June 2, 2010
In addition to his duties as Baseball America editor-in-chief John Manuel also announces games for the Rays' longtime Triple-A affiliate in Durham, North Carolina. With the Rochester Redwings in town for a series this week he got a first-hand look at various Twins prospects, posting tons of interesting notes about them via Twitter. Manuel was also kind enough to answer a few of my questions specifically about Anthony Slama and his amazing minor-league numbers ...
Gleeman: I think a lot of Twins fans assume Slama's raw stuff must be poor because the team is unwilling to call him up despite the great numbers, but my impression from seeing him a few times (on television and online) is that his stuff is probably no worse than average. At the very least, it's not as if he's throwing in the mid-80s. What were your impressions of his raw stuff?
Manuel: He's definitely got average raw stuff. I can't say what the assumptions may be, but we've reported on him in our [team] Top 30 ever since he was signed, he was in instantly, and he's got two average pitches. That's how they looked Saturday. He also does have deception; I thought I caught him doing a couple of different things, such as varying his tempo and even varying what he does with his glove during his delivery, just to create a little deception.
But I'd want to study the video to confirm that. Mostly, he showed command of two average pitches and some moxie; he trusts his stuff, throws pitcher's pitches and attacks hitters with confidence. Seems like his fastball has some life to it [note: Manuel listed his velocity at 89-92 miles per hour] and that his slider's break, while not extraordinary, is late.
Gleeman: Talk of his delivery being atypical seems kind of overblown to me, because while his throwing motion does have some funk to it he's hardly doing anything crazy. Obviously there's something going on that makes it tougher for hitters to pick up the ball coming out of his hand, though. Any thoughts on what it is and whether it'll play in the majors?
Manuel: I agree on the deception but I think it's little things, like you said. It's not a completely different delivery.
Gleeman: Bill Smith and company have repeatedly said that Slama isn't on the 40-man roster because he doesn't need to be added until the offseason, but obviously that doesn't really explain anything. They could add him now if they felt he was ready, but my sense is no one in a decision-making position believes he's for real. What's the general sense on Slama in terms of deserving a shot in the majors given that he's already 26 years old?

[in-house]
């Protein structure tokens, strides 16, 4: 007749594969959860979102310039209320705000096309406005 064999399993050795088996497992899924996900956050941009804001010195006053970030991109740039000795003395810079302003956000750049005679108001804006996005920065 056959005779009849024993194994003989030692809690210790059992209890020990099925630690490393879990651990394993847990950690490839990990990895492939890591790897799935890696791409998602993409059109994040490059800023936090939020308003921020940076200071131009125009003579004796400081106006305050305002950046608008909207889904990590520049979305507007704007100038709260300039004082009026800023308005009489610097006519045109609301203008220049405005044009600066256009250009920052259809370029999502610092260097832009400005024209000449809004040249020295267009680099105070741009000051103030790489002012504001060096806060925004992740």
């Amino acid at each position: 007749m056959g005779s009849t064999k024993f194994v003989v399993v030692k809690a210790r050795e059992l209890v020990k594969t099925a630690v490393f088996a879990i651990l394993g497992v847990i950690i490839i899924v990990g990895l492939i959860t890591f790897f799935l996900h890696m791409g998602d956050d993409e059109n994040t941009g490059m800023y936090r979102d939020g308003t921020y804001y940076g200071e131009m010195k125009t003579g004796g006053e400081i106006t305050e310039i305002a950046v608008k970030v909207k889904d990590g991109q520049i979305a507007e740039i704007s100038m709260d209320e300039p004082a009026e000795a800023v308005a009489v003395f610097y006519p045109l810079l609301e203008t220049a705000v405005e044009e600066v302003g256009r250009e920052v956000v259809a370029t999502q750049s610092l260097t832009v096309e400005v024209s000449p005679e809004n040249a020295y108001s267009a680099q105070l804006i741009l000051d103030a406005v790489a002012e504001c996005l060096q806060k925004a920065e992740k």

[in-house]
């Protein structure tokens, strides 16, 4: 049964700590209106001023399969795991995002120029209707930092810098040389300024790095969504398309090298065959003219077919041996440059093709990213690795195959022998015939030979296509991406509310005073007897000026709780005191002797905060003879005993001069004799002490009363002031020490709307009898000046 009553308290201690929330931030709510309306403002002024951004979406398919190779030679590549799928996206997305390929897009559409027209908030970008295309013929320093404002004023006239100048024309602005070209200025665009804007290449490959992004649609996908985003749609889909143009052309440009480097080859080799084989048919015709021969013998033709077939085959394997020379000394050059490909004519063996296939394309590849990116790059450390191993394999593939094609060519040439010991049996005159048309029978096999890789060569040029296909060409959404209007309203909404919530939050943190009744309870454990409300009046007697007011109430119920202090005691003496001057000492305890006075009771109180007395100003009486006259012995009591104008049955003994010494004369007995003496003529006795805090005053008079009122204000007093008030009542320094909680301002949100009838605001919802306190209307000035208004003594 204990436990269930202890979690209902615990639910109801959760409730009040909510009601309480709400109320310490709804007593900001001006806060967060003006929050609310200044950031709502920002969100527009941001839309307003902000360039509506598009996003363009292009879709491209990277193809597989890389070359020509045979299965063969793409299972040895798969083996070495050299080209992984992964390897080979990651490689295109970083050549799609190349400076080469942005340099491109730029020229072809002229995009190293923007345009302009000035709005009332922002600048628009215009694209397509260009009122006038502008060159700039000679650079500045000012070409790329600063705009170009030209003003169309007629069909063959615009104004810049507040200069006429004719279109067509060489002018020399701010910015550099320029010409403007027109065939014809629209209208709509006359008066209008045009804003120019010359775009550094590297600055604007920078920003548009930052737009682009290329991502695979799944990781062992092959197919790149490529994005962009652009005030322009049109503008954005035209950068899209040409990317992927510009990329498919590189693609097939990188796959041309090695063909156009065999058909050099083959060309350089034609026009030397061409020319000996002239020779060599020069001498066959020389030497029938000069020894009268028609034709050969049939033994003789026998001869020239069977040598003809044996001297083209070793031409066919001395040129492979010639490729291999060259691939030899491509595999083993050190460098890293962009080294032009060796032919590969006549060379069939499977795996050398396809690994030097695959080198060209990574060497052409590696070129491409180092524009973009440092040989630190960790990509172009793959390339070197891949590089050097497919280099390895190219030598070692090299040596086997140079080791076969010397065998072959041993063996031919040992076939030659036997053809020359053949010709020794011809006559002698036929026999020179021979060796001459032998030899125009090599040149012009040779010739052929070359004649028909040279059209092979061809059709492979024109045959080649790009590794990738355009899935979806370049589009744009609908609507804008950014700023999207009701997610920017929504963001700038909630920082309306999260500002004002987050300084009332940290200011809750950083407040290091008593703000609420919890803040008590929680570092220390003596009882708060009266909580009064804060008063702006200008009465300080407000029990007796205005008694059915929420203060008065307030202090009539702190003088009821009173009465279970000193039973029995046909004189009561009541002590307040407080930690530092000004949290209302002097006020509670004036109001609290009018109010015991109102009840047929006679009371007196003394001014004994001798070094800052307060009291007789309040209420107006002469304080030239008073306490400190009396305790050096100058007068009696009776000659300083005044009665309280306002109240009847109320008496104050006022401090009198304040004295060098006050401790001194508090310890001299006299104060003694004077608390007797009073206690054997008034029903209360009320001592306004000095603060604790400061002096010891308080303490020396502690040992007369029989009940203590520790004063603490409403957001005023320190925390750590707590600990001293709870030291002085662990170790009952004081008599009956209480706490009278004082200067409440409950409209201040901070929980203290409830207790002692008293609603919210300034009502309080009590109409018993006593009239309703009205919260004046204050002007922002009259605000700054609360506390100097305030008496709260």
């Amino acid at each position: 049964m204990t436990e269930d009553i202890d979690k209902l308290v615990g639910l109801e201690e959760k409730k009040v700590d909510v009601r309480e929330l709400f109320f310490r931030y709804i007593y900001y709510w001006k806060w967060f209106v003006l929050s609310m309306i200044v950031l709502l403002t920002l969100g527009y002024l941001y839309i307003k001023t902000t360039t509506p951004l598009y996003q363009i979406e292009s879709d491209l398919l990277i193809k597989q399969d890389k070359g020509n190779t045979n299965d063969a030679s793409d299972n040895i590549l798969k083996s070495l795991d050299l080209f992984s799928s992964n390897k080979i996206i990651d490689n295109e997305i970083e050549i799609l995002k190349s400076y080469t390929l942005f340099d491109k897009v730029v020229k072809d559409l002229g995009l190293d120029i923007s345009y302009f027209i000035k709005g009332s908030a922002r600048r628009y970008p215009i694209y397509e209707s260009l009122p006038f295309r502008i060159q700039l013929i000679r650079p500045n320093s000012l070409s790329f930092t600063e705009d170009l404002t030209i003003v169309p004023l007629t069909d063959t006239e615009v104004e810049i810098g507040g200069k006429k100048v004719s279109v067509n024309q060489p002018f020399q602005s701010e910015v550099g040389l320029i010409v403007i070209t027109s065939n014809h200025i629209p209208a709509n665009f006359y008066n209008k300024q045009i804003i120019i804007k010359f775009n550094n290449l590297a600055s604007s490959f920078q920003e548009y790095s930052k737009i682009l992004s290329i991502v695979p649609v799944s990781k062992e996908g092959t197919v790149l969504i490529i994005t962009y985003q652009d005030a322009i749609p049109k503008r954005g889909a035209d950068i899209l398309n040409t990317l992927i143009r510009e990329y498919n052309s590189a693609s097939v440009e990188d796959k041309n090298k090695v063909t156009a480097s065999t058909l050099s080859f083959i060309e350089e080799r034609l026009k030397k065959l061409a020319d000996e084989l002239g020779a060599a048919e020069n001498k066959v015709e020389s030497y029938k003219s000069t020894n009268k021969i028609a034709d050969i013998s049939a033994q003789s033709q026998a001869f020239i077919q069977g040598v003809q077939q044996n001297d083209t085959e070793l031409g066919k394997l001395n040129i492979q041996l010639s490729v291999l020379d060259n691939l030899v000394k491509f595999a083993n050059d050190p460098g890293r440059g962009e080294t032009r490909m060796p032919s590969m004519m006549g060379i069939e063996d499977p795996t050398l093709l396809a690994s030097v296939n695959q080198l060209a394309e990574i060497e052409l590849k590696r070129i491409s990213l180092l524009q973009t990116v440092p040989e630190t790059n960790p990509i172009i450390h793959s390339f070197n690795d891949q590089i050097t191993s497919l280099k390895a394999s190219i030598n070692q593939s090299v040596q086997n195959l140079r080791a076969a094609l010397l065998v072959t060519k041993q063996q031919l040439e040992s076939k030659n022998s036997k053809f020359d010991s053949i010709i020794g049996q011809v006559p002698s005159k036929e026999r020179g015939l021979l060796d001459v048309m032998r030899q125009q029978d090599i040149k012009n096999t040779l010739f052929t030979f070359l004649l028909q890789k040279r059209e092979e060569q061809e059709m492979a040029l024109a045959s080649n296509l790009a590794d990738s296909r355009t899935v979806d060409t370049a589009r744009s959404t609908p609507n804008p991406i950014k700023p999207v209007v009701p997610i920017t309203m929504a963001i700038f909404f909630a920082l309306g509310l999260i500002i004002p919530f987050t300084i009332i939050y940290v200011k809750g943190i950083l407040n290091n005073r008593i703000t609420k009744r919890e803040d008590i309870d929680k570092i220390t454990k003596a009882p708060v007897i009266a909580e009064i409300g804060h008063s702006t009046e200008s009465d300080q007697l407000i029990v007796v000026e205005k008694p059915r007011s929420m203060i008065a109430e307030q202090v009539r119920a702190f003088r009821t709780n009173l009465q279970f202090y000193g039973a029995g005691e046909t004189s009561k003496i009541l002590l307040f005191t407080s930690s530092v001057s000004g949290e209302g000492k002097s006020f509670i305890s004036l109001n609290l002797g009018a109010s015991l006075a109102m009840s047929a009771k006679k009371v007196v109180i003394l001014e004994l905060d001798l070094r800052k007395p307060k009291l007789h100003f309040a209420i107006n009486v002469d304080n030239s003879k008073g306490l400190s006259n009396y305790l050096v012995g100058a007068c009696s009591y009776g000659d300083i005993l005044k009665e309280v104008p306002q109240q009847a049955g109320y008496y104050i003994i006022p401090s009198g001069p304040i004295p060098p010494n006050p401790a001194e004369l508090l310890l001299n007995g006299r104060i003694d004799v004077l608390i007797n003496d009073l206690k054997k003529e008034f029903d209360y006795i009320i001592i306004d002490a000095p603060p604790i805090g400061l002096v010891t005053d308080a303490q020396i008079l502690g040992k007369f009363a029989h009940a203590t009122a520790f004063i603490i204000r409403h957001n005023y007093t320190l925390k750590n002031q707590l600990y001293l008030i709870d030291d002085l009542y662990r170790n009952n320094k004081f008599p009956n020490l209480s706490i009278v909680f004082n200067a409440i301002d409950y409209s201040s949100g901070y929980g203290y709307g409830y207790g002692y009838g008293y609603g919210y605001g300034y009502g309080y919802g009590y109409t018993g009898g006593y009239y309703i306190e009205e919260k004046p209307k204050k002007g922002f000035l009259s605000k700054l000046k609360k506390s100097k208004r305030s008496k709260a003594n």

Manuel: I think the Twins haven't added him to the 40-man roster because they have other options they want to evaluate first who have to be on the 40-man. Guys like Alex Burnett, Anthony Swarzak, and Glen Perkins, or guys who have to be on the 40-man, like Loek Van Mil, Deolis Guerra, Estarlin del los Santos. I don't see a ton of dead weight on the 40-man roster.
That said, Slama is clearly better than Rob Delaney to me. Going into the 2009 season I think they liked Delaney better and after last season I think they preferred Slama. Slama's in the higher-leverage role at Rochester, but Delaney probably would have been lost in the Rule 5 had he been exposed to it. All that is to say, I understand why he's not on the 40-man yet, I understand why they are being patient.
Is Slama so much better than what they have in the majors that he's worth losing a player to another organization by removing him off the 40-man? I think they consider that answer to be no, and I can see that. Stuff-wise, Slama isn't better than what they have. He's just better in terms of his minor-league dominance, which has gone on for three years.
Gleeman: Shouldn't the success of someone like Pat Neshek show the Twins that, at some point, consistently amazing numbers warrant an opportunity even if there's a lot of skepticism?
Manuel: I see where fans are coming from but I don't think Slama still being in the minors is costing the Twins games. Jesse Crain seems like the guy you'd replace, but I also can see giving Crain more chances to dig out of his funk. One thing to watch is how heavily Slama is being used. He's been used in back-to-back games six times already, and he and Delaney are tied for the International League lead in appearances with 24 through 51 team games.
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Thanks to John for answering the questions. We occasionally disagree, whether about Slama now or Nick Blackburn a few years ago--we have an over/under bet on Blackburn winning 70 career games--but I'm a huge fan of his work and Baseball America is the only magazine I still subscribe to. Following him on Twitter is also a must for anyone interested in prospects, if only because he writes stuff like: "Slama sporting an 80 porn stache on the 20-80 scale."